Signal & Noise: Are We Entering the “Just Good Enough” Era?

Hearing Health & Technology Matters
March 3, 2015
Brian Taylor, AuD

Brian Taylor, AuD

Hearing Economics is pleased to announce Brian Taylor as a new columnist.  Dr. Taylor plans to help us get to core concepts in a series of bimonthly discussions entitled “Signal & Noise.”  Today’s post marks his debut column, describing actual data to bear on outcomes from available ear-level amplification technologies.  Welcome, Brian, and thanks for bringing data with you!


A recent McKinsey report builds a strong case for the growing demand of medical devices that are “good enough. ” In essence, these are devices that are lower priced and don’t possess many of the value-added features that are often found in the premium category. According to the report, this new segment of the market – one that values no-frills solutions – is growing twice as fast as the industry as a whole in many medical device categories.

Quoting the report, “as decision makers become more cost conscious and competition intensifies, opportunities to serve value-oriented customers in medical devices are growing fast…..the key to success does not always lie in changing the product itself, but could involve altering sales models and service offerings.” Although this report doesn’t directly mention hearing aids, it is not too big of a leap to draw parallels to the commoditization of technology occurring within our own profession.


Outcomes Data for Hearing Aid and PSAP Technologies


As this recent peer-reviewed article attests, higher cost, premium hearing aids do not provide superior outcomes when compared to lower cost, basic level technology. In a carefully designed study involving 25 participants, the researchers compared laboratory speech understanding tests, standardized self-reports, and open-ended diary entries for four pairs of hearing aids: two basic and two premium level.

Results of the month-long field trials showed no statistically or clinically significant differences between the premium and basic level hearing aids on any measures of outcome for either new or experienced hearing aid users. The results of this study suggest that hearing aids, regardless of technology level or price point, provide patients with favorable laboratory and real-world outcomes.  It should be noted, however, that all hearing aids evaluated in this study were painstakingly fitted using best-practice protocols, which likely contributed to the across-the-board positive outcomes.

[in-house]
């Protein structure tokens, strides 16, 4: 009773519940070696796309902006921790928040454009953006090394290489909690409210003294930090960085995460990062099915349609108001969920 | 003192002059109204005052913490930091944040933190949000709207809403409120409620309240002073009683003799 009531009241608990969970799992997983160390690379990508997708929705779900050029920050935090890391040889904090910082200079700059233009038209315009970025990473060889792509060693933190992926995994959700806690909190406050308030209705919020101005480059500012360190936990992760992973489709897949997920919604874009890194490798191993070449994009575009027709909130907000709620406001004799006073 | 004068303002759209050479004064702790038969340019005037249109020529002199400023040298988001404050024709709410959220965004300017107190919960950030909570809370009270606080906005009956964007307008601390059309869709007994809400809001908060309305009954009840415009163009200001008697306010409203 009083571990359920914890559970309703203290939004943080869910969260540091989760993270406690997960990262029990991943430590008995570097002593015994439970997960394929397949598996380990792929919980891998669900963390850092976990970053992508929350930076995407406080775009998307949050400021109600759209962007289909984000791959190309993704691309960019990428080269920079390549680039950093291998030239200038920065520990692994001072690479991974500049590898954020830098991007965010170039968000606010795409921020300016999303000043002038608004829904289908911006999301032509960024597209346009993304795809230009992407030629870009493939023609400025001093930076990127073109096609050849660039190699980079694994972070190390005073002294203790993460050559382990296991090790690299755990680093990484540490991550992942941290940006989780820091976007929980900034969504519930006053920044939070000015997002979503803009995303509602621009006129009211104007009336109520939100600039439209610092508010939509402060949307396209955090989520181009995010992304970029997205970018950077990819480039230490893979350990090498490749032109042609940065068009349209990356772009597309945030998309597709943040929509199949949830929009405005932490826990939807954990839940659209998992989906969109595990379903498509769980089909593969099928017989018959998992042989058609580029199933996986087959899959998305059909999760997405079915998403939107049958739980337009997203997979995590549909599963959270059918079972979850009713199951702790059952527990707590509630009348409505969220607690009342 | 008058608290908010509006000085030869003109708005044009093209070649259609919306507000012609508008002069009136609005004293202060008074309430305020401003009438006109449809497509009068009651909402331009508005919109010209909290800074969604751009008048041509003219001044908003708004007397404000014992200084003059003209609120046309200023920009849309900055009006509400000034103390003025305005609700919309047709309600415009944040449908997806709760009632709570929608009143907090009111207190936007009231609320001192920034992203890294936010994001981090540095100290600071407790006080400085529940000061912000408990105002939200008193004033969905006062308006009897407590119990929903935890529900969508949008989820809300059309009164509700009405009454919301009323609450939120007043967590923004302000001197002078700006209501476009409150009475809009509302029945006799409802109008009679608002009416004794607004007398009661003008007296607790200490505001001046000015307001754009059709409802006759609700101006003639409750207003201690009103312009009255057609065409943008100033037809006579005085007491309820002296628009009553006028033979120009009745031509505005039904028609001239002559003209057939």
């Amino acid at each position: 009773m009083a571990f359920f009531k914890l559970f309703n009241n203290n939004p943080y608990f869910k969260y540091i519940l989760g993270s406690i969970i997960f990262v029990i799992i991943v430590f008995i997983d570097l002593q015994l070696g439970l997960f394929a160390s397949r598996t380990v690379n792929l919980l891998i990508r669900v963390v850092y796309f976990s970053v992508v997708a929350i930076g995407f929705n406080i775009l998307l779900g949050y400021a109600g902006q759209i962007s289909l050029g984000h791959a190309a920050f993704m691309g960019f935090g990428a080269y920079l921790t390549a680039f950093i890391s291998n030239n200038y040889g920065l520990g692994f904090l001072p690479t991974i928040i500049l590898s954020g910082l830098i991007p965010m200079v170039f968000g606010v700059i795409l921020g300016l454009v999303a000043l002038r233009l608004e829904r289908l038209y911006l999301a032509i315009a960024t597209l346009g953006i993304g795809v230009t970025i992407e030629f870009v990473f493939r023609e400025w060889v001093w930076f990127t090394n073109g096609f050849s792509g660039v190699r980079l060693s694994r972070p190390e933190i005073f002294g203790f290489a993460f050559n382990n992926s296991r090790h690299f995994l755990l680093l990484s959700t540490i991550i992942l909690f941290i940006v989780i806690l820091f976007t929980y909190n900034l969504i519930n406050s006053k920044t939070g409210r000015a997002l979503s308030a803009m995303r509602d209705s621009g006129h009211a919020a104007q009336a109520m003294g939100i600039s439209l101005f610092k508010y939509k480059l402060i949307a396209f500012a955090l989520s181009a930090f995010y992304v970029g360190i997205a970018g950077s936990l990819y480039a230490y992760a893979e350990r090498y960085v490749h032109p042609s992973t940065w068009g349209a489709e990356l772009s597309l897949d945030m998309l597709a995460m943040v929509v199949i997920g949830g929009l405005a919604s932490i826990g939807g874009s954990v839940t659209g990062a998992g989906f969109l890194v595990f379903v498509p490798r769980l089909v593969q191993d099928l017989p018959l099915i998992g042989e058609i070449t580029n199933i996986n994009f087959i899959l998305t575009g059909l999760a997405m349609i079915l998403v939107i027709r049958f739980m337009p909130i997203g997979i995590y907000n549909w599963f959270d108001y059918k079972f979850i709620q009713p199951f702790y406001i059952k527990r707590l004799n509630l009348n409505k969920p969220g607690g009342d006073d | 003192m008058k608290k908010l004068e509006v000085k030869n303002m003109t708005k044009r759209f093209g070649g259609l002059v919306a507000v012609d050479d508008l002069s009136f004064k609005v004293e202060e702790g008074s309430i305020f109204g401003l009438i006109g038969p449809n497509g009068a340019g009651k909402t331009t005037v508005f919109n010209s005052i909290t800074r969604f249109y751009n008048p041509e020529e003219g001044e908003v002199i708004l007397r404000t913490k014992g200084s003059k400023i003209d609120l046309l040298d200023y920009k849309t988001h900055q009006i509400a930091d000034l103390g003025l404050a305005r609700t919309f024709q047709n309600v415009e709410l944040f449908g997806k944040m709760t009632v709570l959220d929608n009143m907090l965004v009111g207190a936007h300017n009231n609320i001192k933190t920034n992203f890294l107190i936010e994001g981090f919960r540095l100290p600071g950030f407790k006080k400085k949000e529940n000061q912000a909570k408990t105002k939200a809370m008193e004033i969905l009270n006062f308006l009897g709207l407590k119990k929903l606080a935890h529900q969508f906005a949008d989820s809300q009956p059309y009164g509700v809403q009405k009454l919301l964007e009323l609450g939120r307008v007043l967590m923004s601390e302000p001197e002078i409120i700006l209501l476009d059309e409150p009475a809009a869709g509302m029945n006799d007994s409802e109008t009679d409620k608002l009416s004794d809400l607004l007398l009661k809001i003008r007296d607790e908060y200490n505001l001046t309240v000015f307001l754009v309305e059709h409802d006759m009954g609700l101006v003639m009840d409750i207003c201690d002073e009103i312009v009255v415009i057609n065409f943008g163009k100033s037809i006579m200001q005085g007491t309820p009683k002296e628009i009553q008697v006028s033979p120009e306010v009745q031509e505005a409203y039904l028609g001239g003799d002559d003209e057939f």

Similarly, in an unpublished research study that compared basic and premium devices to two different high-quality PSAPs, the researchers found that both types of conventional hearing aids were rated higher than PSAPs for listening to conversations in quiet. Conversely, for two other listening conditions, listening to everyday noises and music, the PSAPs performed as well as the conventional hearing aids. Like the previously mentioned study, all the devices were meticulously fitted using standard protocols.


Emerging Trends in the Data


Obviously, more research examining the benefit of various levels of amplification technology is needed, but some trends are beginning to emerge:

  1. Following a best-practice protocol trumps the level of technology being dispensed. In other words, hearing aids with basic technology fitted by a professional using a standardized approach are likely to outperform premium products taken straight out of the box and placed onto a patient’s ears using a minimalist protocol.
  2. Feature creep adds complexity, cost and time, but not necessarily value. Every 12 to 18 months hearing aid manufacturers launch a new product with updated features. For about two decades, this has been an effective strategy because the marketplace (audiologists and hearing instrument specialists) is on a quest to provide patients with the latest innovations to address their needs. According to the peer-reviewed study cited above, these incremental improvements in feature performance don’t equate to incremental improvements in patient outcomes. Cost controls by third-party payers and large purchasing organizations as well as the use of evidence-based decision making by clinicians may be the only ways to stymie feature creep.
  3. High-quality PSAPs that meet a strict performance criteria may be “good enough” for some patients – it’s up to hearing care professionals to ensure those criteria are well-defined and verified for every individual.

If It’s Good Enough for Consumers, Is It Good Enough for Audiologists?